**My Geo Metro: **47 miles per gallonCourtesy Art OglesbyGuess the answer to this word problem before doing the math.

- Car A (a compact) gets 34 mpg
- Car B (a hybrid) gets 54 mpg
- Car C (an S.U.V.) gets 18 mpg
- Car D (a sedan) gets 28 mpg

Which would save more gasoline?

- (a)replacing Car A with Car B
- (b)replacing Car C with Car D
- (c)both would save the same

### Can you do the math?

I drive my car about 10,000 miles each year. One way to look at this problem would be to calculate how many gallons of gas each of the four cars would use to go 10,000 miles. Can you do the math? If gas costs $4 per gallon what is the cost for each car to go the 10,000 miles?

### Show me your answers in the comments

I will do the math for my Geo Metro as an example. It now has over 100,000 miles on it. Until recently it got 50 miles per gallon. Two gallons would take me 100 miles, 20 gallons would take 1000 miles. 100,000 miles would take 2000 gallons. With $4 gas that 2000 gallons would cost $8000.

### Save the world's gas

I once owned a Ford pickup truck. If it got 20 mpg and if I drove it 100,000 miles I would need 5000 gallons which would cost me $20,000. By replacing my pickup with the Metro I use less than half the gas and save over $1000 a year. I used to commute to work and put on 30,000 miles per year. That figures out to a $36,000 saving over 10 years.

well replacing car A with Car B really is the most of the options provided, realistically, car B is the obvious choice...i'm not going to do that math because quite frankly, i just got out of high school and i'm sick of math for the time being. At anyrate, with rising gas prices and diminishing oil reserves. the hybrid is not only your best choice for savings, but also, given that you live long enough to see the end of oil reserves, you'll still have a car that runs. (incase you're wondering, by the way, my name's an anagram, and i'd like to keep it that way :))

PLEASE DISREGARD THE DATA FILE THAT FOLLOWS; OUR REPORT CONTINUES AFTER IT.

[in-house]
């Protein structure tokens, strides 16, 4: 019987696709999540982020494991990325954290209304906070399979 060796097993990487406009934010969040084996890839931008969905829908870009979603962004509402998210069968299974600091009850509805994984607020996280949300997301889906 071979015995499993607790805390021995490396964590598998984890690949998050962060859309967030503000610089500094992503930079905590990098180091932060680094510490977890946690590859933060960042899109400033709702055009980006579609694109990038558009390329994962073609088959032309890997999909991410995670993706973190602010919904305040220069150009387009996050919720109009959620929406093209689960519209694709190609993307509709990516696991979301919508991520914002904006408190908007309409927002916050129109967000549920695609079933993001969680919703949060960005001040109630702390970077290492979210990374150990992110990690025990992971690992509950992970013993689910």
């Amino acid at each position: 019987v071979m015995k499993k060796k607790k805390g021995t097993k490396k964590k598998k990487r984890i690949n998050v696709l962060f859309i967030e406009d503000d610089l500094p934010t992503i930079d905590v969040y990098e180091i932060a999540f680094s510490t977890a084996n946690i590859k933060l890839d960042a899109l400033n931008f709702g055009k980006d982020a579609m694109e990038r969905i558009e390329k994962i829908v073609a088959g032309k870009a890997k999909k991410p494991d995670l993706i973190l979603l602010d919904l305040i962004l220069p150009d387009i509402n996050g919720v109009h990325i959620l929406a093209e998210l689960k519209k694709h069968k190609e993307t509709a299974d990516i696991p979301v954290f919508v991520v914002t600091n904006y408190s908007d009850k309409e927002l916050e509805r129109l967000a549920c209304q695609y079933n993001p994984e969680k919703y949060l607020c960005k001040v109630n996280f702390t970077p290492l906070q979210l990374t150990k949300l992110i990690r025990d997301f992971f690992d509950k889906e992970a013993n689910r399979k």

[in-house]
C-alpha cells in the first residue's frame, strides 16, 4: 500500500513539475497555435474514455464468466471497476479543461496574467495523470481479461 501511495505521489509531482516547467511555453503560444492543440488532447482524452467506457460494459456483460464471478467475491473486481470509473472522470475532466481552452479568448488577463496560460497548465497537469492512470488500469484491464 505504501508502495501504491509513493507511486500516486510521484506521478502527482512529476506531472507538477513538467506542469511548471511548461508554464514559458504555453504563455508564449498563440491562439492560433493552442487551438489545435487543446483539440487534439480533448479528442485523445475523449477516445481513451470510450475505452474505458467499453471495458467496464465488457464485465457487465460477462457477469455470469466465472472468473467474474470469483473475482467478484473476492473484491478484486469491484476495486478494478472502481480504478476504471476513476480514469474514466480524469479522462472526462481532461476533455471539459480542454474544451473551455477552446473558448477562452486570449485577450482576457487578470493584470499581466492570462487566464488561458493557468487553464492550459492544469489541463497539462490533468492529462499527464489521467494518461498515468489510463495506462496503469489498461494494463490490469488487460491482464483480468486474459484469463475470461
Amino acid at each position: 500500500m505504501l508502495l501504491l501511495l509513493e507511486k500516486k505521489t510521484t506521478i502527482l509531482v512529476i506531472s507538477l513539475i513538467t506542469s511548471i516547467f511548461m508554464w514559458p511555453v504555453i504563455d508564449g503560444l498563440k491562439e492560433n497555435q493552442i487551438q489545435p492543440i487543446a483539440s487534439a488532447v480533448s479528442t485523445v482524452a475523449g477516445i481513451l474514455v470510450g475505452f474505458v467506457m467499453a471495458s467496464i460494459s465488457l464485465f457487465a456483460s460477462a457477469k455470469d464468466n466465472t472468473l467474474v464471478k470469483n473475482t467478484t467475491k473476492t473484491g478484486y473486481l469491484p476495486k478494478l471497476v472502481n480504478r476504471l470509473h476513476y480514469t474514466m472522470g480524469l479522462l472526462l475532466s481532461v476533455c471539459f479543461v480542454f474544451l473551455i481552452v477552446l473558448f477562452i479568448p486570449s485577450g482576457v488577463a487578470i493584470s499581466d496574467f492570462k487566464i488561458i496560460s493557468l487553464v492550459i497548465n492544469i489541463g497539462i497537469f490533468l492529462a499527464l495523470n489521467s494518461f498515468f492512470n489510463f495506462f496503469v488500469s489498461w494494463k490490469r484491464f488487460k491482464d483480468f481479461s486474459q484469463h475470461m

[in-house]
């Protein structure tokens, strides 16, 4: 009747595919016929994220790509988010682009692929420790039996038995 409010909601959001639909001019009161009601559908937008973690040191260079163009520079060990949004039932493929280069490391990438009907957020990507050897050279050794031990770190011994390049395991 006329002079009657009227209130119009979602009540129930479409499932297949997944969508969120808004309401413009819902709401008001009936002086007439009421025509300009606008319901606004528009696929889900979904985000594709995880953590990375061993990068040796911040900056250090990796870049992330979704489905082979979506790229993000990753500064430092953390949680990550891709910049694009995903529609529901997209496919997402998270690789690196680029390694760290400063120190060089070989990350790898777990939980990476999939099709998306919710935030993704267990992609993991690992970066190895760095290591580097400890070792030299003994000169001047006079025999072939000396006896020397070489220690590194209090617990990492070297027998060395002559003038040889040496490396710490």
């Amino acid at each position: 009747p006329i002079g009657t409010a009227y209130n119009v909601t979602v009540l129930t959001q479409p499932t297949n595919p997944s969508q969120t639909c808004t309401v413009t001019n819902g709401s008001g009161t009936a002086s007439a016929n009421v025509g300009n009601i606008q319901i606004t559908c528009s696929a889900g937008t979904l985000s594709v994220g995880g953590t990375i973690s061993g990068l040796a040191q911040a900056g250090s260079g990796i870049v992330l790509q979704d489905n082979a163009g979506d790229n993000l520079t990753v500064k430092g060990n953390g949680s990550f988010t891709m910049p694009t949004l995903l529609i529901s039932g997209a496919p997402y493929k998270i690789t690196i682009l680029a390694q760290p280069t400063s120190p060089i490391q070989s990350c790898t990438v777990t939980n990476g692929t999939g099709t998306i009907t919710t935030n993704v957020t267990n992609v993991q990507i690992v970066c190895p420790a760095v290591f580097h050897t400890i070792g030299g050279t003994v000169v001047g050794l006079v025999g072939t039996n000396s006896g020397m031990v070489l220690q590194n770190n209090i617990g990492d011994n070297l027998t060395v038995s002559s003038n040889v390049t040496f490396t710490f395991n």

To do the math, you can use a calculator. The question of which choice would save the world the most gas is still unanswered. Anyone up to trying this challenge?

Here is the answer to the "Gas Math" challenge. I waited a week, but no one was up for doing math out of school I guess.

Based upon driving 10,000 miles:

The point I wanted to make was that a modest 10 mpg improvement of a gas guzzling vehicle saves more gas for the future (almost twice as much) than improving the efficiency of medium gas efficiency vehicles by twice as much (20 mpg).

I wanted to make was that a modest 30 mpg improvement of a gas guzzling vehicle saves more gas for the future than improving the efficiency of medium gas efficiency vehicles by twice as much (10 mpg).

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